Story at a glance
- The U.S. and China made history by reaching an agreement to cooperate to combat climate change.
- The two countries are the world’s largest carbon emitters.
- Hopes for reaching an agreement were in doubt due to heightened tensions between the countries, with the U.S. condemning human rights violations in China.
The United States and China are "committed to cooperating with each other and with other countries" to combat climate change together, according to a joint statement from the State Department and China’s Ministry of Ecology and Environment issued on Saturday.
The agreement comes ahead of President Biden’s Leaders Summit on Climate this week to address the subject and was reached through two days of talks between U.S. special envoy for climate John Kerry and Chinese special climate envoy Xie Zhenhua.
On the road to cutting emissions, the U.S. and China will be “enhancing their respective actions and cooperating in multilateral processes, including the United Nations Framework Convention on Climate Change and the Paris Agreement,” the statement reads.
Going forward, both will finance the transition of the respective countries to low-carbon, renewable energy, enact policies to decarbonize the power industry, and deploy low-carbon, energy-efficient infrastructure and transportation, among other measures.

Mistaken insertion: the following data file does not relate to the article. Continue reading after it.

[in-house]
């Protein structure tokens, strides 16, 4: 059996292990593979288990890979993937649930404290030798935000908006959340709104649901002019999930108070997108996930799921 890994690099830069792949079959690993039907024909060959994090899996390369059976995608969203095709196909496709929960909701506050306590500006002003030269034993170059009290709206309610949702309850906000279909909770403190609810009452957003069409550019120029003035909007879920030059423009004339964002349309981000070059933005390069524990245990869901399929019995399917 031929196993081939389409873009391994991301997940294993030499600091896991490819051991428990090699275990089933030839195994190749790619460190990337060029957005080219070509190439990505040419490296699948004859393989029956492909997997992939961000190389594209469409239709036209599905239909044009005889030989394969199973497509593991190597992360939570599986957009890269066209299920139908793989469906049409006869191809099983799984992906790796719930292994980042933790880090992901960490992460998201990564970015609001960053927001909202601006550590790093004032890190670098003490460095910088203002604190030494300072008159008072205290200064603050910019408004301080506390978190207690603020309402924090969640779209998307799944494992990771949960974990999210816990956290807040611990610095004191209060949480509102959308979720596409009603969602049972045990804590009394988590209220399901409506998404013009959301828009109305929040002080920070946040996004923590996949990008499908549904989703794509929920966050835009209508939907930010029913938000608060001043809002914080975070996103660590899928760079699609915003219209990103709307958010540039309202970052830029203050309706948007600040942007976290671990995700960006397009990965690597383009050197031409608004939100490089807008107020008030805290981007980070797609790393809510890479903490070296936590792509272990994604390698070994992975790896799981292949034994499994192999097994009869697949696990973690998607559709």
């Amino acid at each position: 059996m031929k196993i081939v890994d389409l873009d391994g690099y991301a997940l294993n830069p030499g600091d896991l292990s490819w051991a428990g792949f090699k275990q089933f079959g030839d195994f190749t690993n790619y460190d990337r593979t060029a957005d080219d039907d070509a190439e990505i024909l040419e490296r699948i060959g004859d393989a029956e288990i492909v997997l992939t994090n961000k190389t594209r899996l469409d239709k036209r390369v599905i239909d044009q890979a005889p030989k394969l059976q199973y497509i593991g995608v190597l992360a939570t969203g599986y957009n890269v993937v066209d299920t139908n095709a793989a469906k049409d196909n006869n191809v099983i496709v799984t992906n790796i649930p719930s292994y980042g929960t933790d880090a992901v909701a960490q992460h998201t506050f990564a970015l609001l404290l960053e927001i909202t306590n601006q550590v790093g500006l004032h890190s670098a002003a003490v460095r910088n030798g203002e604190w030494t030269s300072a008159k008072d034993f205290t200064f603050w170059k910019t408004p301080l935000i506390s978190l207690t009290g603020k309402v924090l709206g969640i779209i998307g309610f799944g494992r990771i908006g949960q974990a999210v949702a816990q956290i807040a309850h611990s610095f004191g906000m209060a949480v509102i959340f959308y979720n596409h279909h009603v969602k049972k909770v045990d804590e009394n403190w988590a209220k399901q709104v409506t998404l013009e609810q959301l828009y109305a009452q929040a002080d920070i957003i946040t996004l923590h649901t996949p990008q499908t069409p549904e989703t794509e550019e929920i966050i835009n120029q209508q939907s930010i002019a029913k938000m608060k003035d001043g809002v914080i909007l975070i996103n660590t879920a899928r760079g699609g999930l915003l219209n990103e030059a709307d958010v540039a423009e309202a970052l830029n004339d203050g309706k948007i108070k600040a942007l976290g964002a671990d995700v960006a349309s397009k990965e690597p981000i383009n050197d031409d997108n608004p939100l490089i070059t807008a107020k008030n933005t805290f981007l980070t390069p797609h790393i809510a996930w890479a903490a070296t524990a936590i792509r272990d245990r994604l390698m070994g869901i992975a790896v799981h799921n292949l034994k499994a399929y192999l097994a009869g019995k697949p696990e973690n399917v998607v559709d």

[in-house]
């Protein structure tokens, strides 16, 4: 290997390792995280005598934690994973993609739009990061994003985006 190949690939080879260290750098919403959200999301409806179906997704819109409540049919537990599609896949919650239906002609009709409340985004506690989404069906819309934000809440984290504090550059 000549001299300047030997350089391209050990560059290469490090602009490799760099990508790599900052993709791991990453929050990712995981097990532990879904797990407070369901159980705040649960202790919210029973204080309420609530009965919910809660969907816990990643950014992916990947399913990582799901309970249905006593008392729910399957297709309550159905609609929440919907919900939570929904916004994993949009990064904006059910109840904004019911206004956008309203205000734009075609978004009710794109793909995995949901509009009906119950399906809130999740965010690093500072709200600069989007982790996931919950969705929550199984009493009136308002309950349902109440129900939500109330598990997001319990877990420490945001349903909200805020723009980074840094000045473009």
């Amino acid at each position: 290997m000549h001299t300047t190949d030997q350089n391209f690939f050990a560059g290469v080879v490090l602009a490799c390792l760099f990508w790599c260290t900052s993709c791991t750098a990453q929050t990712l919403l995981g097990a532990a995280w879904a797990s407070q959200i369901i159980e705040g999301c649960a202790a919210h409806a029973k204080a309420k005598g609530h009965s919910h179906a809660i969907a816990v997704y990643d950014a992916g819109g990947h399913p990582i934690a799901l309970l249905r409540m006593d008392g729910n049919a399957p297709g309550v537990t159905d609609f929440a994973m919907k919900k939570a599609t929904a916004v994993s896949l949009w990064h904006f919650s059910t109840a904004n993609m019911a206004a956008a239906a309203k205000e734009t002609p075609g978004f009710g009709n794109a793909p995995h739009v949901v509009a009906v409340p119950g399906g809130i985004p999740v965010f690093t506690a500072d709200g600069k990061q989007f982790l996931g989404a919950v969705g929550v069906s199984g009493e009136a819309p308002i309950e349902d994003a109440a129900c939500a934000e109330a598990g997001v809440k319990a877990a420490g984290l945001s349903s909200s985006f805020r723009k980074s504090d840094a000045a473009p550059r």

China is the world’s largest carbon emitter, closing followed by the U.S. The U.S. had left the Paris climate agreement under President Trump, but Biden reentered the agreement with an executive order on his first day in office.
While the agreement is a historic moment in the relationship between the two countries, there was great concern that numerous feuds would block the accord.
There have been heightened tensions as the U.S. has spoken out against China’s recent human rights violations in relation to its detention and treatment of Uyghur Muslims, its suppression and arrest of Hong Kong protesters, and trade disputes.
Kerry, the former secretary of State, recognized the complexity of such talks but highlighted the necessity for cooperation between the two countries.
“We recognize that China ... is essential to resolving this crisis," he said.
However, he acknowledged that going forward, the ultimate attestation of the agreement will be tangible acts.
“I learned in diplomacy that you don’t put your back on the words, you put on actions,” he said. “We all need to see what happens.”
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